Sorting of black plastics for recycling

The recycling of plastic waste is a key factor for resource-friendly production. Techniques that are capable of sorting black plastics according to type play an important role here.

Black plastics cannot be recycled satisfactorily with the technology that is available today. The soot that is used to blacken plastics absorbs most of the electromagnetic radiation in the visible as well as in the infrared wavelength range. As a result, black plastics can hardly be distinguished and separated according to type with conventional sensor technology. This not only reduces the quality of products made from recycled material but also lowers the per ton value of the recyclate. The separation of black plastics according to type therefore opens up new earnings potential for companies.

We want to overcome this technical problem by using terahertz technology. The absorption behavior in the terahertz range allows the separation of recyclate and, in particular, black plastics according to type. To date, the high expenditure associated with the development of a full spectroscopic, imaging terahertz sensor system has hindered its application in the industrial sector.

Fraunhofer FHR and Fraunhofer IOSB decided to tackle these challenges jointly. The combination of a terahertz camera with optical sensors allows complete material characterization using selected frequency bands in the low terahertz range and the acquired data can subsequently be evaluated using new analysis algorithms. Our vision is a cost-effective, realtime-capable multisensor suite with a sorting accuracy of over 90%.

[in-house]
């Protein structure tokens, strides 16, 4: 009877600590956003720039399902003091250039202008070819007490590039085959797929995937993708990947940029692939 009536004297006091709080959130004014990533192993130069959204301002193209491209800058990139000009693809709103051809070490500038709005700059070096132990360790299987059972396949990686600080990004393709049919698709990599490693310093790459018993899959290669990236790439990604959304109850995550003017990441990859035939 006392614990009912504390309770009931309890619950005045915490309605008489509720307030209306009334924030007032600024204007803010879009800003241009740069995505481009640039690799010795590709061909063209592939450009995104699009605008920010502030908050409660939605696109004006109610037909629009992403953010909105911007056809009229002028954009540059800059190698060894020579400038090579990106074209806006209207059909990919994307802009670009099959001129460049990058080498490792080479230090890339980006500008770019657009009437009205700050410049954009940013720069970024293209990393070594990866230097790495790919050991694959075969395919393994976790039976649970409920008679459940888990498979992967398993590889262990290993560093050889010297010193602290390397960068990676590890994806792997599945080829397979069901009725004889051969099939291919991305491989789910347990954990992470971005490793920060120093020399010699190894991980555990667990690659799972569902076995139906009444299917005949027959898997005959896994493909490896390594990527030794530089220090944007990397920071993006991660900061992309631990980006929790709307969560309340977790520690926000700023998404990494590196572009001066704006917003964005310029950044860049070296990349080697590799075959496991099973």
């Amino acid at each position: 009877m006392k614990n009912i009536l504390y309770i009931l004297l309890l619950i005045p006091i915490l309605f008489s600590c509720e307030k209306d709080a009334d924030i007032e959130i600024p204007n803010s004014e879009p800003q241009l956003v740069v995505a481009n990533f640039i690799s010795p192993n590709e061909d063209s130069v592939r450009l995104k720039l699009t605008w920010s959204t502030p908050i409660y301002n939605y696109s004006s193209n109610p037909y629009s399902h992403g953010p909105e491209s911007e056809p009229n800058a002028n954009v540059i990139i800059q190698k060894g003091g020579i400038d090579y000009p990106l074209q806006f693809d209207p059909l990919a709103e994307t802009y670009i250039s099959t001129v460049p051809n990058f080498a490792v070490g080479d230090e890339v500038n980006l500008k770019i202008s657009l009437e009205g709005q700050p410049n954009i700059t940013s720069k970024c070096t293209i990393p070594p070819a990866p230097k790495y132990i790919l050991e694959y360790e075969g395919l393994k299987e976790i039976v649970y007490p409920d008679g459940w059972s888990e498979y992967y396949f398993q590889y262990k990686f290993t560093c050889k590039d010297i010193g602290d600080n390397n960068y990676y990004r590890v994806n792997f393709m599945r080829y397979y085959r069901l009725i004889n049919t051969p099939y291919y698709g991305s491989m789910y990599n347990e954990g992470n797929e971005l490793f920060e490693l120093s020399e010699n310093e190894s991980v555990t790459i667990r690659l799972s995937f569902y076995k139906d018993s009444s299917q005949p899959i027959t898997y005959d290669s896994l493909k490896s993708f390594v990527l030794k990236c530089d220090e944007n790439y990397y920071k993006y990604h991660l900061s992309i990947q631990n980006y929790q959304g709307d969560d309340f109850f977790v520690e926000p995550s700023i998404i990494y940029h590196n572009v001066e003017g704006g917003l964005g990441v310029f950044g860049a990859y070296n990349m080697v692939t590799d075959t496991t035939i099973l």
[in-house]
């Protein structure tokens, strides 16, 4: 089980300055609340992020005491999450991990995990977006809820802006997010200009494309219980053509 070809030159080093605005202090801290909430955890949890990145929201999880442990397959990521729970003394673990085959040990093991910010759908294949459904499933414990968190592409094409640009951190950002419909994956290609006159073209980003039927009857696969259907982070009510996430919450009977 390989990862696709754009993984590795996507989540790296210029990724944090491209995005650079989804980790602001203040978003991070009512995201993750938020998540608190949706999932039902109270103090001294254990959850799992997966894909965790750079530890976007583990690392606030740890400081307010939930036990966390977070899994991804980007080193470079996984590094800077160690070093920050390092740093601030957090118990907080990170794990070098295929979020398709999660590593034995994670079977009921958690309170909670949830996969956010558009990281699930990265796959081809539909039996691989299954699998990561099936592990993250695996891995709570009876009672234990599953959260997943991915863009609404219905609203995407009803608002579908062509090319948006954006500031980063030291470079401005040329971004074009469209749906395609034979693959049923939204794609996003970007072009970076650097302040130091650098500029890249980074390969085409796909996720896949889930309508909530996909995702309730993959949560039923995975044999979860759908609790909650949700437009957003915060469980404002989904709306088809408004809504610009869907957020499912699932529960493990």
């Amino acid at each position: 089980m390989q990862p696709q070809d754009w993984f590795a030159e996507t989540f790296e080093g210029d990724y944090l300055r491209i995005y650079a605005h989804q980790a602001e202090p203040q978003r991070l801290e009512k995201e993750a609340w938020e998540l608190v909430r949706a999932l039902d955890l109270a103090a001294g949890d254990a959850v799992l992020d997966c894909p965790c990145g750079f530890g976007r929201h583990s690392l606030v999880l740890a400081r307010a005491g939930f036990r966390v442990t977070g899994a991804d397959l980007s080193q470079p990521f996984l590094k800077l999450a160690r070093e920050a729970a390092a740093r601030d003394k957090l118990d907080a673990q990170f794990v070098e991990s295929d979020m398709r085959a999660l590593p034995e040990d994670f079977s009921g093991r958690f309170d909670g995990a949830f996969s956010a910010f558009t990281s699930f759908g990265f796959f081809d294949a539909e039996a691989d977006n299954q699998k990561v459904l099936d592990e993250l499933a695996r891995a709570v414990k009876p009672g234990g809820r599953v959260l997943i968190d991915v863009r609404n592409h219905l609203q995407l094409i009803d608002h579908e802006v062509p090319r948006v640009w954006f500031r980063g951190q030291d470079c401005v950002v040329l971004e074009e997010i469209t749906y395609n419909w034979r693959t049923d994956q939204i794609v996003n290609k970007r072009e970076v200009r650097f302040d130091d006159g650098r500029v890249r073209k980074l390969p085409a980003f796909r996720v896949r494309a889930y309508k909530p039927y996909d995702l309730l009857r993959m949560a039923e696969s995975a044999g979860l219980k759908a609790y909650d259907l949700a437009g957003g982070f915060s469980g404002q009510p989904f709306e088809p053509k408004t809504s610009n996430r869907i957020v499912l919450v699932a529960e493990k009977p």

BlackValue’s targets are:

  • to develop a system with integrated sensors and algorithms
  • upgradeability
  • high separating preciseness
  • applicability on plastic flakes (in particular black flakes)
  • capacities of up to 5 tons per second
  • cost-effective, economic implementation

The separation into pure grades achievable with this technology, combined with economic efficiency, allows the recycling of black plastics on an industrial scale. The participating Fraunhofer institutes and their industrial customers are therefore opening up new market segments.

The technological approach of the system is currently undergoing validation and in-depth testing. We assume that suitable frequencies and procedures can be found and implemented in the medium term to achieve our ambitious goals.

With you as a pioneer, decision-maker or user of the recycling industry or associated companies, we would be delighted if you could imagine a joint research and development project with us for BlackValue.